inputs: 
  name:
    description: The name of the person to say hello to
    default: world

You can also mark an input as required via actions/toolkit’s core.getInput:

core.getInput('name', { required: true })

You can read more about the metadata syntax for action.yml. inputs is a particularly interesting addition to me, because it adds a way to signal requirements for an Action. This can be expanded to a rich UI for implementing Actions, and a ton of context/information when using them! I’m excited for the future here.

A note on the using property and JavaScript actions: y’all know I’m excited about the potential there, but I think it’s too early to write about it. The development and publishing experience has a lot of pain points (like having to check in node_modules), so I don’t want to delve in until it’s a little more resolved (which it will be)! I’ll have a separate post on it soon!

Matrix builds

This is an especially useful one. You can run multiple jobs by defining one job with a matrix strategy:

jobs:
  build:
    strategy:
      matrix:
        node-version: [10.x, 12.x]
    steps:
    - uses: actions/checkout@v1
    - name: Use Node.js ${{ matrix.node-version }}
      uses: actions/setup-node@v1
      with:
        node-version: ${{ matrix.node-version }}
    - name: npm install, build, and test
      run: npm ci && npm run build && npm test
      env:
        CI: true

This effectively creates two jobs, one for node-version: 10.x, one for node-version: 12.x. This makes testing across versions really easy, but what else can we use it for? Let me spark your imagination with Jest’s --testPathPattern!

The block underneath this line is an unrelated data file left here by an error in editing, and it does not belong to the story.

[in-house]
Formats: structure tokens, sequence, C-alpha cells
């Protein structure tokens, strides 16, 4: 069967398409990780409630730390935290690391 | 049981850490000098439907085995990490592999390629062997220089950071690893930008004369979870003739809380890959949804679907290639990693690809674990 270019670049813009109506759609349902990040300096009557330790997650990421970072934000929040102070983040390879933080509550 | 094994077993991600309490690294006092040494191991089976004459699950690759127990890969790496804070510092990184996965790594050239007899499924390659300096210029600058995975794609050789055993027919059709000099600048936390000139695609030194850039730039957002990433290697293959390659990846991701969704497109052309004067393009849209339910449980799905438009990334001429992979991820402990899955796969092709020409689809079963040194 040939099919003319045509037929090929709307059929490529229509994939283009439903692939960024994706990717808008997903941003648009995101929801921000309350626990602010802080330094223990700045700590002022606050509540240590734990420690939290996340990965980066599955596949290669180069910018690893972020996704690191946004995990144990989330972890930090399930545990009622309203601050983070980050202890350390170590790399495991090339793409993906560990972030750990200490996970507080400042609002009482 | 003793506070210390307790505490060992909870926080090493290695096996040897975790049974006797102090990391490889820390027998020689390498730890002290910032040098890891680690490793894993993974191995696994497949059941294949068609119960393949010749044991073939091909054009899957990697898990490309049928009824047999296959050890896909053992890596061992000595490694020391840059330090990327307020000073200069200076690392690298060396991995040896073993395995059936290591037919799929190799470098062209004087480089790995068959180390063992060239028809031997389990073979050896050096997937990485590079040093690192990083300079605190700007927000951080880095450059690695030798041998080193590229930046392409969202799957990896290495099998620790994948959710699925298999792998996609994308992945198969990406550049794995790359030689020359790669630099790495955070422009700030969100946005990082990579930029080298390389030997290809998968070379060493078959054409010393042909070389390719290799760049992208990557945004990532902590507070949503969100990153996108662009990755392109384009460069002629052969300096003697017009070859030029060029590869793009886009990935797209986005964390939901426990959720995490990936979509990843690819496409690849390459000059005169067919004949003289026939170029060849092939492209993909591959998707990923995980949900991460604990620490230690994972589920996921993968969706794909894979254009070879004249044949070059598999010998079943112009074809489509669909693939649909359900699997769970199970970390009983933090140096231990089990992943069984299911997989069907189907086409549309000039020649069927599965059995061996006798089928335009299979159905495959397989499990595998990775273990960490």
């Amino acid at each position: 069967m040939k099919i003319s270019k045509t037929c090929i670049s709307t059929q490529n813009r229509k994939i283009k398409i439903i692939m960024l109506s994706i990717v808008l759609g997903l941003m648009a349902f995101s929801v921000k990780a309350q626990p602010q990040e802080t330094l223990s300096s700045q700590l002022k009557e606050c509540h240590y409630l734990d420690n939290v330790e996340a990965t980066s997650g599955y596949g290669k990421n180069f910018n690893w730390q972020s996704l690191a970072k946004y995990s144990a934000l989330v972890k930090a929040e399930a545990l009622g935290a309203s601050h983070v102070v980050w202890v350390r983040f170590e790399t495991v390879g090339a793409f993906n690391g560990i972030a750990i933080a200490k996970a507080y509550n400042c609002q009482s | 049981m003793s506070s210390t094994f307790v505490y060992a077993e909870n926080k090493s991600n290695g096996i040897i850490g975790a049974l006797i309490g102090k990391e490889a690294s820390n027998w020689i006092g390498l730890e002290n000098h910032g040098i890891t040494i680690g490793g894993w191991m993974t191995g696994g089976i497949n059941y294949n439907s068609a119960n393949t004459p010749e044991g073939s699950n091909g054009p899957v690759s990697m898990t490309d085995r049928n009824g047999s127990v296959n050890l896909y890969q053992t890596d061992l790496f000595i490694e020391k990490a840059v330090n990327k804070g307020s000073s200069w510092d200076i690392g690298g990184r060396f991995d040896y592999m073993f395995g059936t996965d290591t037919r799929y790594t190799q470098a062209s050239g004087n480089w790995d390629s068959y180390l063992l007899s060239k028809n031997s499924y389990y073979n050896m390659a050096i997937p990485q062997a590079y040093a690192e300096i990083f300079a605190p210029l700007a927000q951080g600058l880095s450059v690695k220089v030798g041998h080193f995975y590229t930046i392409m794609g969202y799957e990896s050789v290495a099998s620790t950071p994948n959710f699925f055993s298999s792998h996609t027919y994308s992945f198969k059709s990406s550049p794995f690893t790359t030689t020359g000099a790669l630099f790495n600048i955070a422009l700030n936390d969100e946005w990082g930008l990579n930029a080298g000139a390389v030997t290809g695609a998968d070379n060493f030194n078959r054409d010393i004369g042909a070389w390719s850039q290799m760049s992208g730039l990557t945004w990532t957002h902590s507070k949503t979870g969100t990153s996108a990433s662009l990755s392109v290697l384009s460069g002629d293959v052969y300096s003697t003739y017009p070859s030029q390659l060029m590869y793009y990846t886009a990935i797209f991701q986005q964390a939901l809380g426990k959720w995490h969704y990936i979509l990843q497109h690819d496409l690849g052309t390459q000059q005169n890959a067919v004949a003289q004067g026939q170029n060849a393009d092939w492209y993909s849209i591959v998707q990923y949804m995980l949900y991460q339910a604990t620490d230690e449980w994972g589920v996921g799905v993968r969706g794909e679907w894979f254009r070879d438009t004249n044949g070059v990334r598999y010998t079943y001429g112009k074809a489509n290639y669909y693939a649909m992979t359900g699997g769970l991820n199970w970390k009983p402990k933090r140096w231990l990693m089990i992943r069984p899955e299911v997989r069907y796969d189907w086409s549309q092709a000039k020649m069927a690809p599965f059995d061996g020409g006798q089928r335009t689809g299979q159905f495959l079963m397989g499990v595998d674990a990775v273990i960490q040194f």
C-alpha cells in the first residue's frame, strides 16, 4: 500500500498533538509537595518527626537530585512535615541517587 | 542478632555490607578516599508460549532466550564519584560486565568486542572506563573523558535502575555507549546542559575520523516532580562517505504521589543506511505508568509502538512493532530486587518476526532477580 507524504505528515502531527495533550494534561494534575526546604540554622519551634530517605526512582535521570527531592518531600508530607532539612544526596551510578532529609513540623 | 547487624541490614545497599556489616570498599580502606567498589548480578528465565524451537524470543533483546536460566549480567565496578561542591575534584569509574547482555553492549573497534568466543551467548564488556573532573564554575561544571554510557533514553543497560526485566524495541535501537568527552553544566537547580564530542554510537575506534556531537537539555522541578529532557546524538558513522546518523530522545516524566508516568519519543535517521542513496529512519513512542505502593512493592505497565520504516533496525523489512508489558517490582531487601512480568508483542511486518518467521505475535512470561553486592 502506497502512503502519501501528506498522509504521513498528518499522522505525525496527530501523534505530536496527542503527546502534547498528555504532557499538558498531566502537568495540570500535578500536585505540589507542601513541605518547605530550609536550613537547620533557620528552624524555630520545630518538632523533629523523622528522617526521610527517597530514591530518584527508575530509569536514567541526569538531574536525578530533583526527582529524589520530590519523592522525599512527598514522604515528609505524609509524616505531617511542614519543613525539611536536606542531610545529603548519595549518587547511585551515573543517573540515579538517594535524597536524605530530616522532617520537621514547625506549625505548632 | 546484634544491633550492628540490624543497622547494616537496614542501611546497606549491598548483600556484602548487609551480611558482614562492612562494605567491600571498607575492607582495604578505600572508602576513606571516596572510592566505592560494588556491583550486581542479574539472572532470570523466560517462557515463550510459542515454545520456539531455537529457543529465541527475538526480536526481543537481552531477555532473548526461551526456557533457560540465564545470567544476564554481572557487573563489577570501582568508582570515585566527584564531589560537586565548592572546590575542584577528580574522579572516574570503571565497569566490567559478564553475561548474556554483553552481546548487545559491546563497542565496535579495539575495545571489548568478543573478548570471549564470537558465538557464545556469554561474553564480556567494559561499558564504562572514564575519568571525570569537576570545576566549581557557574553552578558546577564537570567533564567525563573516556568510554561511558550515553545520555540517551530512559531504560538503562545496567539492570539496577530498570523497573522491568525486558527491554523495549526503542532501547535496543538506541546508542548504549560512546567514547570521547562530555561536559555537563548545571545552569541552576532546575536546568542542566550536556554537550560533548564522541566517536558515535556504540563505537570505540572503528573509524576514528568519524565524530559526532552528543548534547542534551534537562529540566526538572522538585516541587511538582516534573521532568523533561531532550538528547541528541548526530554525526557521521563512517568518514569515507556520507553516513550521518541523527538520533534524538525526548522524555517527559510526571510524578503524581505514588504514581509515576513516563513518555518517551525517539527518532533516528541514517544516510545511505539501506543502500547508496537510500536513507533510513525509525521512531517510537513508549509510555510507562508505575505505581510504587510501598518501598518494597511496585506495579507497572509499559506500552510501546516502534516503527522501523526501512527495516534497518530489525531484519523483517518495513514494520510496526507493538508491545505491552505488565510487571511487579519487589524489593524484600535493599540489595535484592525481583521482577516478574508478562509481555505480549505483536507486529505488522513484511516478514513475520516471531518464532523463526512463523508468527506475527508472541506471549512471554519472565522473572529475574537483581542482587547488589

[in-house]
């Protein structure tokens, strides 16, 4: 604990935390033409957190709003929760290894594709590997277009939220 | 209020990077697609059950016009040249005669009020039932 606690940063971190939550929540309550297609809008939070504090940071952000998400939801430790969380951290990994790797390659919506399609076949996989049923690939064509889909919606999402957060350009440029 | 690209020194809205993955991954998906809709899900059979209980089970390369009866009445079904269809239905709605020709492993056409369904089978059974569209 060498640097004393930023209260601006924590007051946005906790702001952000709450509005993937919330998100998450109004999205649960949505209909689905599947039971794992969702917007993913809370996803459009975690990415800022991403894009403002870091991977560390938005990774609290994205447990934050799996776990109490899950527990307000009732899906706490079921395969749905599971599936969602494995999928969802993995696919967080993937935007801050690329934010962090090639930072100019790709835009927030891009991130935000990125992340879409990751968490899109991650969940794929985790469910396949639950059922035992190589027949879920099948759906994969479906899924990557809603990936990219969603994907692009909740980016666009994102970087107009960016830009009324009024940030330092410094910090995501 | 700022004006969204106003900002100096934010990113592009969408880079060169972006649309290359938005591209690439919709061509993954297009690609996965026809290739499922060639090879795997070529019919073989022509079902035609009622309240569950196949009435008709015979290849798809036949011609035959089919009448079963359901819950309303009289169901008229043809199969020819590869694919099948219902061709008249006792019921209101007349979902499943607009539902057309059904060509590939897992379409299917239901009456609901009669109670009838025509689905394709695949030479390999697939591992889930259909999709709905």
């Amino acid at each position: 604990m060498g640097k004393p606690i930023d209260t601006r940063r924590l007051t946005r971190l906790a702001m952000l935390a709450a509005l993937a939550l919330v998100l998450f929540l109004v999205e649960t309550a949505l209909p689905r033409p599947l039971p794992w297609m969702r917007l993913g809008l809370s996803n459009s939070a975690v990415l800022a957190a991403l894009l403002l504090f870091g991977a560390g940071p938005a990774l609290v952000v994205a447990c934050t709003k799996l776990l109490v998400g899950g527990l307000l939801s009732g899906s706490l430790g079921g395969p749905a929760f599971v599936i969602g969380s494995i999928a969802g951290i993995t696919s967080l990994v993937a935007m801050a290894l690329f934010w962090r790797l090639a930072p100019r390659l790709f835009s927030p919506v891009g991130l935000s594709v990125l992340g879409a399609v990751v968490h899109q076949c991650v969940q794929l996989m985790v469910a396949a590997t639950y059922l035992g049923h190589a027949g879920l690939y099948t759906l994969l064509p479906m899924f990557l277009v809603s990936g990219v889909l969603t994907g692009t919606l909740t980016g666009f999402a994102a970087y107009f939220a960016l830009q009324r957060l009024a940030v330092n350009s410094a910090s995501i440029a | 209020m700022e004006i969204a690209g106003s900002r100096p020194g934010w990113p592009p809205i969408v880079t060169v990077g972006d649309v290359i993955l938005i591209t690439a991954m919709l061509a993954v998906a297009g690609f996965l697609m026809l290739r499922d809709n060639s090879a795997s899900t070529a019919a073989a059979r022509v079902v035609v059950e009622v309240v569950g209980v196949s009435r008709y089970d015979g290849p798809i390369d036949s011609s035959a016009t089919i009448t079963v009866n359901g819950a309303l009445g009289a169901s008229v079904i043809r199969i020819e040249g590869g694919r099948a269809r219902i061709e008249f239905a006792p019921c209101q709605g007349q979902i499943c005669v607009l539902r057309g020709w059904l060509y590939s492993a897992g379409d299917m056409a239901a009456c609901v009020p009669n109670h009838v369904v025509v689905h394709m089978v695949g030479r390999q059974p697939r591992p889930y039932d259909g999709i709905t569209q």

jobs:
  test:
    strategy:
      matrix:
        testPath: ['./tests/client', './tests/server']
    steps:
      - uses: actions/checkout@v1
      - run: npm ci
      - run: jest --testPathPattern ${{ matrix.testPath }}

This example lets us run separate CI jobs for our client and server tests - effectively parallelizing test suites!

Yes I know that Jest already does parallelization 🤫

Notable mention lightning round ⚡️

  • YAML is going to be more familiar to a lot of people; while I was really starting to like HCL, I think its a good decision for the users of Actions.
  • The if property, conditionally running a job. It’s not super powerful, and many workflows will still need some kind of filter script, but for simple checks it’s a really great addition. I’ll have a separate post on this soon!
  • branch filters, similar to the previous point but at the workflow level!
  • Cloning the repository in an action was separated to its own action - this is an important feature, but it isn’t needed for every action, so I’m glad they made it optional!
  • Colored log output, it’s a quality of life improvement that improves the quality of my life ❤️💚💙
  • First-class README badges! Check out the docs, but: ![Status](https://github.com/<owner>/<repo>/workflows/<workflow_name>/badge.svg). A really great addition to any CI tool 🛡

This isn’t an extensive list, so check out the docs for all of the available features! If I missed any that you feel are particularly interesting, let me know or open a PR adding it!

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Hope you enjoyed the read! 📝